While there are a number of places with underwater statues, the work of Jason is the new standard. His first major underwater project was Molinere Underwater Sculpture Park in Grenada. Hurricanes Ivan(2004) and Emily ( 2005) did extensive damage to Grenada both above and below the water. Grenada has little solid substrate around it. This limits the areas where a coral reef will grow as they need something solid to anchor to. Molinere Bay is an all sandy bottom bay with no coral until sixty-five concrete sculptures were carefully placed in the bay in 2006. Covering an area of over 800 square meters, passing coral polyps would anchor themselves to the statues and start the process of growing and expanding eventually covering the statues. The government declared the site an protected area and the park is now a favorite dive and snorkeling destination. No longer barren but home to splendid coral and sponges and a large population of marine life. Plans are to expand the site with works of local artist.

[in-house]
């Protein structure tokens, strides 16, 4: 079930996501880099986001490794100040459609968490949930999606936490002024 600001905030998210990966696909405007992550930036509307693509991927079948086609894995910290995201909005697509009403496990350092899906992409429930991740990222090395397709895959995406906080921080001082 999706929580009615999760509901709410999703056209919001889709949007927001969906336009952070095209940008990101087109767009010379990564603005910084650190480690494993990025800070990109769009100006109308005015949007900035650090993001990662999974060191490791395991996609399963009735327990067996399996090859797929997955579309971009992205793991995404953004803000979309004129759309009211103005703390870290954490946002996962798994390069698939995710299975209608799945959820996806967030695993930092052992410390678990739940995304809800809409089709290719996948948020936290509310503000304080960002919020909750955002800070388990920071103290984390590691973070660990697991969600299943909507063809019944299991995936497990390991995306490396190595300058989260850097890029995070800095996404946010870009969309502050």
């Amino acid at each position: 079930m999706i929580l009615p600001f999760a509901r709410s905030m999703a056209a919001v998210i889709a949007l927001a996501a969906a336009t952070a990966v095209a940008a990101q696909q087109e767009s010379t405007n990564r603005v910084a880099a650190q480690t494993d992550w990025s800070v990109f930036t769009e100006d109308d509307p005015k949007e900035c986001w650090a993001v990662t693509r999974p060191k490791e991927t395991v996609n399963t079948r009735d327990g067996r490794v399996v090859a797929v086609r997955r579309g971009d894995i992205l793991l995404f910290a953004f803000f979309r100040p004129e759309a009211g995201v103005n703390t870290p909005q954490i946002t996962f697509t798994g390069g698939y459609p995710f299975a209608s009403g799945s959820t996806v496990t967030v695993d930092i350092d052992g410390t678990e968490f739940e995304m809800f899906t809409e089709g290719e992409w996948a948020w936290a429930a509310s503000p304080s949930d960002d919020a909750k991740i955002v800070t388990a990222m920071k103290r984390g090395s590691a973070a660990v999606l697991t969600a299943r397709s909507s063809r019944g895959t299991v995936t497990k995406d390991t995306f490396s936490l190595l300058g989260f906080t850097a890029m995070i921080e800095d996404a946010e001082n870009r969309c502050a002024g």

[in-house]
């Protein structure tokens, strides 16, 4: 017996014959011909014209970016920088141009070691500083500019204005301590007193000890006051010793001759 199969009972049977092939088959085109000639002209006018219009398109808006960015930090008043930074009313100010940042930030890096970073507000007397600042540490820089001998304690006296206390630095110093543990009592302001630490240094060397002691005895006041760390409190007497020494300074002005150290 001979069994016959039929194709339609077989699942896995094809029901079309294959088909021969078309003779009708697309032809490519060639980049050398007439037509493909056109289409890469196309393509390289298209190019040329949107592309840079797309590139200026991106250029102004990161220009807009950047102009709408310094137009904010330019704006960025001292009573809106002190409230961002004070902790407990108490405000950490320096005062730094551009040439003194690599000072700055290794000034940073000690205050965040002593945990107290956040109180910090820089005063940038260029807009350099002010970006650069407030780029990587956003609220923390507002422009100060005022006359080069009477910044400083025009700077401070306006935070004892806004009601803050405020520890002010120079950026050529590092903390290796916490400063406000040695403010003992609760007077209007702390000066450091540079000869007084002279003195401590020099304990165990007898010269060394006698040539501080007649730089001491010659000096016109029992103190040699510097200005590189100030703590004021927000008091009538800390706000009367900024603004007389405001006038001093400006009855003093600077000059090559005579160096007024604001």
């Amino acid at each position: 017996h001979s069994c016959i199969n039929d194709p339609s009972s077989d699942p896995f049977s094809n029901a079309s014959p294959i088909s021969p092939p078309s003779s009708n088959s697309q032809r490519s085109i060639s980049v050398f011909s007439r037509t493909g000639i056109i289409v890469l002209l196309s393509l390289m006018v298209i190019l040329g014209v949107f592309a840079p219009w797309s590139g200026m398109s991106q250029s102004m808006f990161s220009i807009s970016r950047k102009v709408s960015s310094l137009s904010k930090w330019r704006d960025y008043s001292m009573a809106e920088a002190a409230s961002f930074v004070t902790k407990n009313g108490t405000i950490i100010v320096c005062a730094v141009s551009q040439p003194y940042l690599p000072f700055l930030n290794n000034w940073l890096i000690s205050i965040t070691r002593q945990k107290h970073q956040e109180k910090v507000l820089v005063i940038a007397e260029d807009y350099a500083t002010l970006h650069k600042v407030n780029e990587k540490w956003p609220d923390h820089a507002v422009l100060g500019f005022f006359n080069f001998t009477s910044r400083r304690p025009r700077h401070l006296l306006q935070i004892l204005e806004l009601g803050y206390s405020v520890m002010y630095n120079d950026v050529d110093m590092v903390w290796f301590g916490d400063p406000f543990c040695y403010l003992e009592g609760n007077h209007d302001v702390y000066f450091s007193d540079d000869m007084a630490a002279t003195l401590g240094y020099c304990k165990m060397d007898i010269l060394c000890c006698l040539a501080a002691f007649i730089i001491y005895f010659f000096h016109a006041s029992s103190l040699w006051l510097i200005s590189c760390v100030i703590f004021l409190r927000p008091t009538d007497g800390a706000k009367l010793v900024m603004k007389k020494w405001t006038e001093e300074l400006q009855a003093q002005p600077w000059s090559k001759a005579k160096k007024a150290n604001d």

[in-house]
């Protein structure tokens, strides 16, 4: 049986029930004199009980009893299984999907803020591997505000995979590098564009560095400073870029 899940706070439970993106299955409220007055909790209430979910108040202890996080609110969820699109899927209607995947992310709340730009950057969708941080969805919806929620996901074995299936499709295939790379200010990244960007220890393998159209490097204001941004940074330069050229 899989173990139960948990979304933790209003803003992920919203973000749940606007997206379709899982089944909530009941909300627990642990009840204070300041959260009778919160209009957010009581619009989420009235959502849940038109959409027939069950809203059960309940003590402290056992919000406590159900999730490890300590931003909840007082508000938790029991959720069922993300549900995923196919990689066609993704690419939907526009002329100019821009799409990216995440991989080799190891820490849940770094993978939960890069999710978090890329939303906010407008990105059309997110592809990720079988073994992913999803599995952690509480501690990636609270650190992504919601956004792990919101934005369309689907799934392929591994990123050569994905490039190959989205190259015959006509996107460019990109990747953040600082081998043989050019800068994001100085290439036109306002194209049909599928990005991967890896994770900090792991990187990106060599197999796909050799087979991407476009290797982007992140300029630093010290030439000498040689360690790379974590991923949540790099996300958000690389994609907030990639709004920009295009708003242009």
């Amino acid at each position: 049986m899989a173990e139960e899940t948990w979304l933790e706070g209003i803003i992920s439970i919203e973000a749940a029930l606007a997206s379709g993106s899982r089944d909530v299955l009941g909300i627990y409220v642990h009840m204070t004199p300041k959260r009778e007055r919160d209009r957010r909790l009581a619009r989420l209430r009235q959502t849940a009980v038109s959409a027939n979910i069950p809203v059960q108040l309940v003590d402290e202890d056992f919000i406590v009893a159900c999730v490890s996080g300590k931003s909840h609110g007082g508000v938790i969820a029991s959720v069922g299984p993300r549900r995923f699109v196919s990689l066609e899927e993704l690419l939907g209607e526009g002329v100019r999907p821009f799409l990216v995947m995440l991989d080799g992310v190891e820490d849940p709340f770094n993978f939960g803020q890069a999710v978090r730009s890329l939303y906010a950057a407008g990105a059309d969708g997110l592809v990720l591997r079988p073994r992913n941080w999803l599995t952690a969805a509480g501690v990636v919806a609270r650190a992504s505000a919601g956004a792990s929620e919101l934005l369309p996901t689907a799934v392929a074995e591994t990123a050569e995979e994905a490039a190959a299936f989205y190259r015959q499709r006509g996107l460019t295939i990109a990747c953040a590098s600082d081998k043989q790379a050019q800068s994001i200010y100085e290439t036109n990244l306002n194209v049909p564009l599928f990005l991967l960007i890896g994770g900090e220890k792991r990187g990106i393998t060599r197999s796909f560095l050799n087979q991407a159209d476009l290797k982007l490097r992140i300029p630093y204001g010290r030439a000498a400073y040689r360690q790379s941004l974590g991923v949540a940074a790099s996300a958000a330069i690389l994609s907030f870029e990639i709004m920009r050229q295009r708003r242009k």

Jason Taylor has over 700 sculptures sunk around the world, the majority of them are at MUSA (Museo Subacuático de Arte) off the Cancun Mexico coast. This underwater art museum was conceptualized to relieve pressure on the nearby reefs. The Cancun Marine Park has one of the highest concentration of divers in the world with over 750,000 divers visiting each year. This mass of people will draw upon the natural resources and just by sheer numbers some damage will occur. Add in that there are many student divers, discovery dives and divers who only dive a few times each year and you can image the state those natural reefs must be in. MUSA took 420 square meters of barren seabed and provided a place that coral polyps could attach to grow. The underwater museum has two galleries, named Salon Manchones which has a depth of eight meters and Salon Nizuc which has a four meter depth. Salon Nizuc is reserved for snorkelers, while Salon Manchones caters to both scuba divers and snorkelers. MUSA has become the most popular dive site in Cancun and has now over 500 statues covered in coral, sponges and other marine life.